Gallup conducted research on how Millennials compare to other generations in the workplace. The researchers found that Millennials are the least engaged in the workplace. Only 29 percent said that they were engaged. Gen Xers (32 percent) and Baby Boomers (33 percent) were slightly more engaged. Traditionalists were the most engaged (45 percent). Approximately 55 percent of Millennials reported not being engaged while 16 percent said they were actively disengaged.
Millennials are very open to new employment opportunities—even more so than their other generational counterparts. Approximately 60 percent said that they are receptive to new jobs. Twenty one percent reported changing jobs within the last year. Thirty-six percent of Millennials said they will look for another job with a different organization in the next 12 months if the job market improves, compared to only 21 percent of non-Millennials who said the same. Half of the Millennials, compared to 69 percent of non-Millennials agreed that they plan to be working at their company one year from now.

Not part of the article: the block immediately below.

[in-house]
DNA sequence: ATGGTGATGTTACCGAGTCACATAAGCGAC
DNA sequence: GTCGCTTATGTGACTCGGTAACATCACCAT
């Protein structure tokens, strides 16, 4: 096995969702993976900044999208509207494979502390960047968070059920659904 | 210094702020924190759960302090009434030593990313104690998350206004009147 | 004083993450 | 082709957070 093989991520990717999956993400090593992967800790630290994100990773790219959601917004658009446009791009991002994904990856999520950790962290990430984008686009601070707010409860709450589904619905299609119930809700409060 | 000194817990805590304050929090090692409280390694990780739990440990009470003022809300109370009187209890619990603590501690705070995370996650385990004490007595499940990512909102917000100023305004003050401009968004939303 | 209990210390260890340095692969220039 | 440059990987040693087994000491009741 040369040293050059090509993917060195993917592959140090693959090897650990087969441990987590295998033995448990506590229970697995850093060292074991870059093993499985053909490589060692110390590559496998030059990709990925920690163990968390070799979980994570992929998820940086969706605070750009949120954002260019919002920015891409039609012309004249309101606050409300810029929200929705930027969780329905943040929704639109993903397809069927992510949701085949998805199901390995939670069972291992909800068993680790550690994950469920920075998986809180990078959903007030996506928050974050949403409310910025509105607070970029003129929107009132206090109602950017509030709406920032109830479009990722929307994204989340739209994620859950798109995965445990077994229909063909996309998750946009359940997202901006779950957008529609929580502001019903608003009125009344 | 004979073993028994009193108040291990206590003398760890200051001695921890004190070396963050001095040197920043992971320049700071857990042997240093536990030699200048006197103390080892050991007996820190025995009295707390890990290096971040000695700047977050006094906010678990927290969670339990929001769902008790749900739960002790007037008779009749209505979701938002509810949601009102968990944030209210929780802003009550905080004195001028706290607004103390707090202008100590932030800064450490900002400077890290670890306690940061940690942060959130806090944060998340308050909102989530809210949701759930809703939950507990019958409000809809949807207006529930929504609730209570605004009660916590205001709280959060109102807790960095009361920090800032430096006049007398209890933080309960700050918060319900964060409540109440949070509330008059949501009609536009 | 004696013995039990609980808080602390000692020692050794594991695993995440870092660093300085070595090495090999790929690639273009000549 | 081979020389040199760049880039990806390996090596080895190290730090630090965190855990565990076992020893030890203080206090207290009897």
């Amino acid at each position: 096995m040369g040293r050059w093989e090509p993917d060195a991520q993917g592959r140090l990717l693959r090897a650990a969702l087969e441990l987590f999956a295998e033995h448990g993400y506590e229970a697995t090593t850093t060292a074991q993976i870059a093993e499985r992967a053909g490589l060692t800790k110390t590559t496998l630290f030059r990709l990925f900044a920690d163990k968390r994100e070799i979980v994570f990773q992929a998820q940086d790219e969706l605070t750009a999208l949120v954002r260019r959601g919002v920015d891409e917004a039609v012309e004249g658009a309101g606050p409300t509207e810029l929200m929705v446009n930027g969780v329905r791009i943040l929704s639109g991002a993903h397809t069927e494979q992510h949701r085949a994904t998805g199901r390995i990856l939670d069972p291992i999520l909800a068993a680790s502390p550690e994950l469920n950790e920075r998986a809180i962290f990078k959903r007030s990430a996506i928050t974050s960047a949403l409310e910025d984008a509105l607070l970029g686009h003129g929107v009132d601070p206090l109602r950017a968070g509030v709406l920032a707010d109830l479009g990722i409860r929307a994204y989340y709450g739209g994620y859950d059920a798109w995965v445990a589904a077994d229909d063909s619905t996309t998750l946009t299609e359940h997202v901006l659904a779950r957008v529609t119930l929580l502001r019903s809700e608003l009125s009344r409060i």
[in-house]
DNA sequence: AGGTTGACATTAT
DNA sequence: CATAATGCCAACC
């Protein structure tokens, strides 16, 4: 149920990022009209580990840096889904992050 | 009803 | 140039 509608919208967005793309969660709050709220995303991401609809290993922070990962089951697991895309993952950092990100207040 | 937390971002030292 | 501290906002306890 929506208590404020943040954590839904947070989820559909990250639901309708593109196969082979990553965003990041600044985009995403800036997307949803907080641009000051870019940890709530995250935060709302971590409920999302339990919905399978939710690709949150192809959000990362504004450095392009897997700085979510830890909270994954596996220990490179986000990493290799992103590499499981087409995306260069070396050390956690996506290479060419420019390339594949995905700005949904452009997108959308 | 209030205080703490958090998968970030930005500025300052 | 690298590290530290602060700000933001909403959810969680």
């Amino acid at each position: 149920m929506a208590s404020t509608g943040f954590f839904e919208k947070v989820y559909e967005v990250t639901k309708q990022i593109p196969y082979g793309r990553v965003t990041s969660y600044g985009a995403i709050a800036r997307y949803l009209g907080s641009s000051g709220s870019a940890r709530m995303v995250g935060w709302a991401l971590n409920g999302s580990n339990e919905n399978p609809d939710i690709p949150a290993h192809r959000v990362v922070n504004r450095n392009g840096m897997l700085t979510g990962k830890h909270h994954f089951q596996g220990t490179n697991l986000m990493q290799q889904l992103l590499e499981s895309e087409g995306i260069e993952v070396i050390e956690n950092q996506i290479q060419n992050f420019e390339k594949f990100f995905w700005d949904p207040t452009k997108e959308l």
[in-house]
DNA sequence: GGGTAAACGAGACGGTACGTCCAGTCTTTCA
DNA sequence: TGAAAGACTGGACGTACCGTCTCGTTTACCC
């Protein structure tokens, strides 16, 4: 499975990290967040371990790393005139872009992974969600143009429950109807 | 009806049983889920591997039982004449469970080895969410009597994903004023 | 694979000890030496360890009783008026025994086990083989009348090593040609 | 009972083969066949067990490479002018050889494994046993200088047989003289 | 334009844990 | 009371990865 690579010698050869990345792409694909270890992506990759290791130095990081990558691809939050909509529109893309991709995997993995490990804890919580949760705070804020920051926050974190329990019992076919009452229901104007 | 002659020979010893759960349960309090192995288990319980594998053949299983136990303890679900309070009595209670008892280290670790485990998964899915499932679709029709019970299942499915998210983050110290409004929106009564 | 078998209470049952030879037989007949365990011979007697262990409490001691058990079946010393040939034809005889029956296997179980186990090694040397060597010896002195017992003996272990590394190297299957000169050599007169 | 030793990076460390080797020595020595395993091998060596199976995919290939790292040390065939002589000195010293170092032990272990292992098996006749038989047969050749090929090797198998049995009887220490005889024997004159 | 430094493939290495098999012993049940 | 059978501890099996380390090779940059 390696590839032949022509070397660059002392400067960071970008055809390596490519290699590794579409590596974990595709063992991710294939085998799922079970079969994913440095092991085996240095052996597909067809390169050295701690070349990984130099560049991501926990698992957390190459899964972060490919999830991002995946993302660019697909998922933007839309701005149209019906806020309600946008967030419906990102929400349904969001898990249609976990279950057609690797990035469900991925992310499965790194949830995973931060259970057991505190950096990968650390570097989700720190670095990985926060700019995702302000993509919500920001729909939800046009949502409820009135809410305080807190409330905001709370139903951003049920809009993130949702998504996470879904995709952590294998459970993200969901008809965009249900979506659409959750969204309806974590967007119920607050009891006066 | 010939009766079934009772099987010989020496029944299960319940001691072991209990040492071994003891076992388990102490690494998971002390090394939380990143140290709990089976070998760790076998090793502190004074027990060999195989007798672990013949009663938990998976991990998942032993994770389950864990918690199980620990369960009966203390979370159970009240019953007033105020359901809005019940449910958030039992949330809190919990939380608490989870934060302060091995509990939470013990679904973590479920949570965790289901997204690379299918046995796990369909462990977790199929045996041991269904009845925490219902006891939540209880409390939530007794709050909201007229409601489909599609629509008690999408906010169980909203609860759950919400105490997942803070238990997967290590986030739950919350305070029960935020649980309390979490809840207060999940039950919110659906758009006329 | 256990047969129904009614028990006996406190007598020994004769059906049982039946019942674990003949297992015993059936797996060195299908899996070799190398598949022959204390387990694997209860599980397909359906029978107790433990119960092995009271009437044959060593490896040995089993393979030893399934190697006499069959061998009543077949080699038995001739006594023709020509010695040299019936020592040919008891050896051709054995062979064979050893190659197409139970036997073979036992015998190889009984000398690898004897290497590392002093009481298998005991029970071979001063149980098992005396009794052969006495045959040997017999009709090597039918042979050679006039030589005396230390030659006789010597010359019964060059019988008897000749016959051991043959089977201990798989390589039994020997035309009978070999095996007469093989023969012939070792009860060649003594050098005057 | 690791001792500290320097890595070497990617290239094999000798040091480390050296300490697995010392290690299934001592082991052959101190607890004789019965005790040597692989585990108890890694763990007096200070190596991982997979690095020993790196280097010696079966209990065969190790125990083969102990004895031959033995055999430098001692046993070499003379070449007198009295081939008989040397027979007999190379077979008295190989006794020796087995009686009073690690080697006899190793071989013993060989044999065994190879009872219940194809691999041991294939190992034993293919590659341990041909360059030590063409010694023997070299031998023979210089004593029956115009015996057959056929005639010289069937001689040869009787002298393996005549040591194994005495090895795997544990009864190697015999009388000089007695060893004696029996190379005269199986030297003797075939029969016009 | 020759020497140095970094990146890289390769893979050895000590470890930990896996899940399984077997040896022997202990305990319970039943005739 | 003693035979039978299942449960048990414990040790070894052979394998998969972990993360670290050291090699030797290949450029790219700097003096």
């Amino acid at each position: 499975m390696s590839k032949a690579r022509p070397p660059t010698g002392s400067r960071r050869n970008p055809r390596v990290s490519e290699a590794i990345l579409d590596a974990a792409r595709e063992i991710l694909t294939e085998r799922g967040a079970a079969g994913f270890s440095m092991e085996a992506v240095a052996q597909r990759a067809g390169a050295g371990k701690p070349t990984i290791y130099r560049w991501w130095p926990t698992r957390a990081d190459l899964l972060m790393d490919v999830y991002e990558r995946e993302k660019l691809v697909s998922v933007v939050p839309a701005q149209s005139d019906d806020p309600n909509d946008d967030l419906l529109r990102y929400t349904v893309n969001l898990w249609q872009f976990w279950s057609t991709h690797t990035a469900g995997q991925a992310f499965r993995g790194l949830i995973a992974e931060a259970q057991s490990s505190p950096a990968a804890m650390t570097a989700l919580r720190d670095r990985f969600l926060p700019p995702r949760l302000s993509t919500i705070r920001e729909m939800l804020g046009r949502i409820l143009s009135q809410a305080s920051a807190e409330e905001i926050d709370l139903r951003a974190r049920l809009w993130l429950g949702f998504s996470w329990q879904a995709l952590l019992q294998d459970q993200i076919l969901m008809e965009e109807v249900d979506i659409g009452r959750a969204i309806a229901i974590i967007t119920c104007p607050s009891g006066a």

Although Millennials are the least likely to be engaged, they are the most likely to be engaged in the manager/employee relationship. Millennials tend to meet with their managers more than non-millennials. Twenty-one percent of Millennials reported meeting with their manager on a weekly basis. Eighteen percent of non-Millennials reported doing so. Millennials are more engaged when their managers provide frequent and consistent communication and feedback. Forty-four percent of Millennials who report that their manager holds regular meetings with them said they are engaged. This contrasts with Millennials who do not meet regularly with managers; only 20 percent reported being engaged.